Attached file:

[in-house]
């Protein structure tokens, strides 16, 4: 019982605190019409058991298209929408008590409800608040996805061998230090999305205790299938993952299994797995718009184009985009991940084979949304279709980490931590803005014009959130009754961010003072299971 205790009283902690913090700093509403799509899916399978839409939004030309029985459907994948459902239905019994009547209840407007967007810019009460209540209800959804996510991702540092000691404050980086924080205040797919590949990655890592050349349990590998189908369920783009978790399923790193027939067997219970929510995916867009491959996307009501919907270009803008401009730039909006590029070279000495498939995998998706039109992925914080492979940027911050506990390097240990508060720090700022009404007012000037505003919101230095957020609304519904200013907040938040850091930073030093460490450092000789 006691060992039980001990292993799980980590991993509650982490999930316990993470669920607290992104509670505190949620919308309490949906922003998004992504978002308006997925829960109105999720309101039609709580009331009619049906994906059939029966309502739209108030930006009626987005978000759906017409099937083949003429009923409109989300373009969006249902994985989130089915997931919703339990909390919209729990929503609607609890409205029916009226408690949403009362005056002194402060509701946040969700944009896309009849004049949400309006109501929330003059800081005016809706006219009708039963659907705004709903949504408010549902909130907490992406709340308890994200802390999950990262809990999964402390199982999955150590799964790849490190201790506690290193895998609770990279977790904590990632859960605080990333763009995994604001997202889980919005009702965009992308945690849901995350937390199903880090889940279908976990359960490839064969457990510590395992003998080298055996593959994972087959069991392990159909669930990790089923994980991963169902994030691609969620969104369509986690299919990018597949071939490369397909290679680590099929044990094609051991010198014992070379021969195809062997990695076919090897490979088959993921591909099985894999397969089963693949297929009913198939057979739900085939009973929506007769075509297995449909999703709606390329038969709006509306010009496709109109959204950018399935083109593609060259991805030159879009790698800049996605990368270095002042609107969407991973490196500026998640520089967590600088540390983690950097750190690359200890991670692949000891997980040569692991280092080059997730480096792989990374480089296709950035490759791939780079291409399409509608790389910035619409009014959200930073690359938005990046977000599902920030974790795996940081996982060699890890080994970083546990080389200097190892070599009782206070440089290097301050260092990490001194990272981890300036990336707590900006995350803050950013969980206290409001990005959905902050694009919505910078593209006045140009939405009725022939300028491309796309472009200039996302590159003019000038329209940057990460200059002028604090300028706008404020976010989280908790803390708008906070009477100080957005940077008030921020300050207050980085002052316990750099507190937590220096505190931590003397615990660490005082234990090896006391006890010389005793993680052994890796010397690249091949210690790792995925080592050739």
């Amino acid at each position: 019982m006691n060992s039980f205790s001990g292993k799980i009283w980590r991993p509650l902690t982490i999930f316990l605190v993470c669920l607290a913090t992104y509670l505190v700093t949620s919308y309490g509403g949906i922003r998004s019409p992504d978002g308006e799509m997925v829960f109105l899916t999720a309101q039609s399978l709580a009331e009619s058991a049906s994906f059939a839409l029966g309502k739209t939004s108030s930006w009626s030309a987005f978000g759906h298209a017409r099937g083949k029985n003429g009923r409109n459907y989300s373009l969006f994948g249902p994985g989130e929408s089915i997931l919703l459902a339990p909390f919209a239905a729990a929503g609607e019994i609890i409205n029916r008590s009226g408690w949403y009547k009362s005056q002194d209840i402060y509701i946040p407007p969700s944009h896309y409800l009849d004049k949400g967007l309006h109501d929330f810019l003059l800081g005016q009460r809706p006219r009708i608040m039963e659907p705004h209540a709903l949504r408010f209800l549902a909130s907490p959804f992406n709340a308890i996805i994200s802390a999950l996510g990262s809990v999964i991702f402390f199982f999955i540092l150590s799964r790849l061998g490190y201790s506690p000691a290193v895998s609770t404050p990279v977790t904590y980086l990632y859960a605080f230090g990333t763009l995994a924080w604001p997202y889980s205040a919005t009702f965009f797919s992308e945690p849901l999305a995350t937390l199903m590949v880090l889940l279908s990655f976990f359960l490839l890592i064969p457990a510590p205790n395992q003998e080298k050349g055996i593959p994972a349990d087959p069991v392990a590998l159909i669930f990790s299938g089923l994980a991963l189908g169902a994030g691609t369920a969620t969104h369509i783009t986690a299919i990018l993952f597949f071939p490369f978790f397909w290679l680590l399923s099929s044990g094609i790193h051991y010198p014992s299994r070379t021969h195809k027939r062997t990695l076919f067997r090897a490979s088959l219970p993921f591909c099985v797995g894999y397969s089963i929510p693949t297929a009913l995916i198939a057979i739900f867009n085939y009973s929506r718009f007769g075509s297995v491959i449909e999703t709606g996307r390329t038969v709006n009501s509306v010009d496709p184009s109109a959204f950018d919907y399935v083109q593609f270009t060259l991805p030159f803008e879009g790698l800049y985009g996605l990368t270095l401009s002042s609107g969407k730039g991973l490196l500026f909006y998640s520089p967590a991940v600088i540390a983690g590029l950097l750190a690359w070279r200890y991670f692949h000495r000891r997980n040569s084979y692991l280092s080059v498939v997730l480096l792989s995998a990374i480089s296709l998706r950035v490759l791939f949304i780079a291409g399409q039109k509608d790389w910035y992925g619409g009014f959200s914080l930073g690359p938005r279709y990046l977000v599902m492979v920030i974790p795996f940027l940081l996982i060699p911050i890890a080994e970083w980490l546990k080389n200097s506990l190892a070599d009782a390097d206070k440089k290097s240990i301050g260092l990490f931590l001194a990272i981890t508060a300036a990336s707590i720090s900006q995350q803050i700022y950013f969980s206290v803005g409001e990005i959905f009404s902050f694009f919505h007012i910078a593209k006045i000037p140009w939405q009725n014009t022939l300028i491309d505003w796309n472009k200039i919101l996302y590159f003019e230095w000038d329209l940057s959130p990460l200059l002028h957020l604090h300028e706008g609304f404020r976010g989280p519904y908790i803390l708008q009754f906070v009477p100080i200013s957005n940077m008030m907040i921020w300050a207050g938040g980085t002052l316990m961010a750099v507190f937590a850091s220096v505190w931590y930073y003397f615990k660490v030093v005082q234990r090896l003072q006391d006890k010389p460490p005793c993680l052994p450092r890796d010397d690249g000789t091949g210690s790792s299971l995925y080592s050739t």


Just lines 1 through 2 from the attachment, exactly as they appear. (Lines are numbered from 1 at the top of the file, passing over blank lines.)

[in-house]
């Protein structure tokens, strides 16, 4: 019982605190019409058991298209929408008590409800608040996805061998230090999305205790299938993952299994797995718009184009985009991940084979949304279709980490931590803005014009959130009754961010003072299971 205790009283902690913090700093509403799509899916399978839409939004030309029985459907994948459902239905019994009547209840407007967007810019009460209540209800959804996510991702540092000691404050980086924080205040797919590949990655890592050349349990590998189908369920783009978790399923790193027939067997219970929510995916867009491959996307009501919907270009803008401009730039909006590029070279000495498939995998998706039109992925914080492979940027911050506990390097240990508060720090700022009404007012000037505003919101230095957020609304519904200013907040938040850091930073030093460490450092000789 006691060992039980001990292993799980980590991993509650982490999930316990993470669920607290992104509670505190949620919308309490949906922003998004992504978002308006997925829960109105999720309101039609709580009331009619049906994906059939029966309502739209108030930006009626987005978000759906017409099937083949003429009923409109989300373009969006249902994985989130089915997931919703339990909390919209729990929503609607609890409205029916009226408690949403009362005056002194402060509701946040969700944009896309009849004049949400309006109501929330003059800081005016809706006219009708039963659907705004709903949504408010549902909130907490992406709340308890994200802390999950990262809990999964402390199982999955150590799964790849490190201790506690290193895998609770990279977790904590990632859960605080990333763009995994604001997202889980919005009702965009992308945690849901995350937390199903880090889940279908976990359960490839064969457990510590395992003998080298055996593959994972087959069991392990159909669930990790089923994980991963169902994030691609969620969104369509986690299919990018597949071939490369397909290679680590099929044990094609051991010198014992070379021969195809062997990695076919090897490979088959993921591909099985894999397969089963693949297929009913198939057979739900085939009973929506007769075509297995449909999703709606390329038969709006509306010009496709109109959204950018399935083109593609060259991805030159879009790698800049996605990368270095002042609107969407991973490196500026998640520089967590600088540390983690950097750190690359200890991670692949000891997980040569692991280092080059997730480096792989990374480089296709950035490759791939780079291409399409509608790389910035619409009014959200930073690359938005990046977000599902920030974790795996940081996982060699890890080994970083546990080389200097190892070599009782206070440089290097301050260092990490001194990272981890300036990336707590900006995350803050950013969980206290409001990005959905902050694009919505910078593209006045140009939405009725022939300028491309796309472009200039996302590159003019000038329209940057990460200059002028604090300028706008404020976010989280908790803390708008906070009477100080957005940077008030921020300050207050980085002052316990750099507190937590220096505190931590003397615990660490005082234990090896006391006890010389005793993680052994890796010397690249091949210690790792995925080592050739």